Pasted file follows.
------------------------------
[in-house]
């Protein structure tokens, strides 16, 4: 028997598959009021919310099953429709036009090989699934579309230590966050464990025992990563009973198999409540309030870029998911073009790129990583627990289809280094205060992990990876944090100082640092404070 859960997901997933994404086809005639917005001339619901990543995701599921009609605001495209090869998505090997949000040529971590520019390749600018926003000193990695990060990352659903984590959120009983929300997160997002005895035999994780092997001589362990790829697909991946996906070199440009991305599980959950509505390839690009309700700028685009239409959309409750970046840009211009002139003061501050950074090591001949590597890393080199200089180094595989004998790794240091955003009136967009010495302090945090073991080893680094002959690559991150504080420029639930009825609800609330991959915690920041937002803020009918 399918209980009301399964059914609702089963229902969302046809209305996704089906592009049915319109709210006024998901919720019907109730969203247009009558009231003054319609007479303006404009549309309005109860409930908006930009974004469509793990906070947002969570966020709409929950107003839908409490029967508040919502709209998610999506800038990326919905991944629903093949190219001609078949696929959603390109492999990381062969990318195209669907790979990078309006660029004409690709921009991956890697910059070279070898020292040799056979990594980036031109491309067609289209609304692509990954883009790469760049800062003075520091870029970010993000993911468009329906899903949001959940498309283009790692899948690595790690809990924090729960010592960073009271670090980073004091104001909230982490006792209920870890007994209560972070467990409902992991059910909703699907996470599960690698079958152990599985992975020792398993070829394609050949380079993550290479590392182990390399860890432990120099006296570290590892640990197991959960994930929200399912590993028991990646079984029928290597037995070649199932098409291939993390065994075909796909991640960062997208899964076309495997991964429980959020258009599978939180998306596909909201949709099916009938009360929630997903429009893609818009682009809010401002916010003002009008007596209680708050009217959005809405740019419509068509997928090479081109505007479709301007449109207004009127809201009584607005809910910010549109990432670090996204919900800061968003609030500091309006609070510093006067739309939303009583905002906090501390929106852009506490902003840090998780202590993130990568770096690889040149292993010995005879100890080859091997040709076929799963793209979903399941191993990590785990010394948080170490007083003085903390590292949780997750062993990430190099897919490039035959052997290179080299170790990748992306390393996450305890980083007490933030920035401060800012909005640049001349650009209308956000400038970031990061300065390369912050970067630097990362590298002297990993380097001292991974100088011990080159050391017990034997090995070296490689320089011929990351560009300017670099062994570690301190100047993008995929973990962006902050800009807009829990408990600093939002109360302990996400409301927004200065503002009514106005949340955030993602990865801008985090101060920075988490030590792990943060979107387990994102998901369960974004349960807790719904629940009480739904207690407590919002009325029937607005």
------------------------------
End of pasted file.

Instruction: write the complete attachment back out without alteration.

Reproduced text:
[in-house]
């Protein structure tokens, strides 16, 4: 028997598959009021919310099953429709036009090989699934579309230590966050464990025992990563009973198999409540309030870029998911073009790129990583627990289809280094205060992990990876944090100082640092404070 859960997901997933994404086809005639917005001339619901990543995701599921009609605001495209090869998505090997949000040529971590520019390749600018926003000193990695990060990352659903984590959120009983929300997160997002005895035999994780092997001589362990790829697909991946996906070199440009991305599980959950509505390839690009309700700028685009239409959309409750970046840009211009002139003061501050950074090591001949590597890393080199200089180094595989004998790794240091955003009136967009010495302090945090073991080893680094002959690559991150504080420029639930009825609800609330991959915690920041937002803020009918 399918209980009301399964059914609702089963229902969302046809209305996704089906592009049915319109709210006024998901919720019907109730969203247009009558009231003054319609007479303006404009549309309005109860409930908006930009974004469509793990906070947002969570966020709409929950107003839908409490029967508040919502709209998610999506800038990326919905991944629903093949190219001609078949696929959603390109492999990381062969990318195209669907790979990078309006660029004409690709921009991956890697910059070279070898020292040799056979990594980036031109491309067609289209609304692509990954883009790469760049800062003075520091870029970010993000993911468009329906899903949001959940498309283009790692899948690595790690809990924090729960010592960073009271670090980073004091104001909230982490006792209920870890007994209560972070467990409902992991059910909703699907996470599960690698079958152990599985992975020792398993070829394609050949380079993550290479590392182990390399860890432990120099006296570290590892640990197991959960994930929200399912590993028991990646079984029928290597037995070649199932098409291939993390065994075909796909991640960062997208899964076309495997991964429980959020258009599978939180998306596909909201949709099916009938009360929630997903429009893609818009682009809010401002916010003002009008007596209680708050009217959005809405740019419509068509997928090479081109505007479709301007449109207004009127809201009584607005809910910010549109990432670090996204919900800061968003609030500091309006609070510093006067739309939303009583905002906090501390929106852009506490902003840090998780202590993130990568770096690889040149292993010995005879100890080859091997040709076929799963793209979903399941191993990590785990010394948080170490007083003085903390590292949780997750062993990430190099897919490039035959052997290179080299170790990748992306390393996450305890980083007490933030920035401060800012909005640049001349650009209308956000400038970031990061300065390369912050970067630097990362590298002297990993380097001292991974100088011990080159050391017990034997090995070296490689320089011929990351560009300017670099062994570690301190100047993008995929973990962006902050800009807009829990408990600093939002109360302990996400409301927004200065503002009514106005949340955030993602990865801008985090101060920075988490030590792990943060979107387990994102998901369960974004349960807790719904629940009480739904207690407590919002009325029937607005």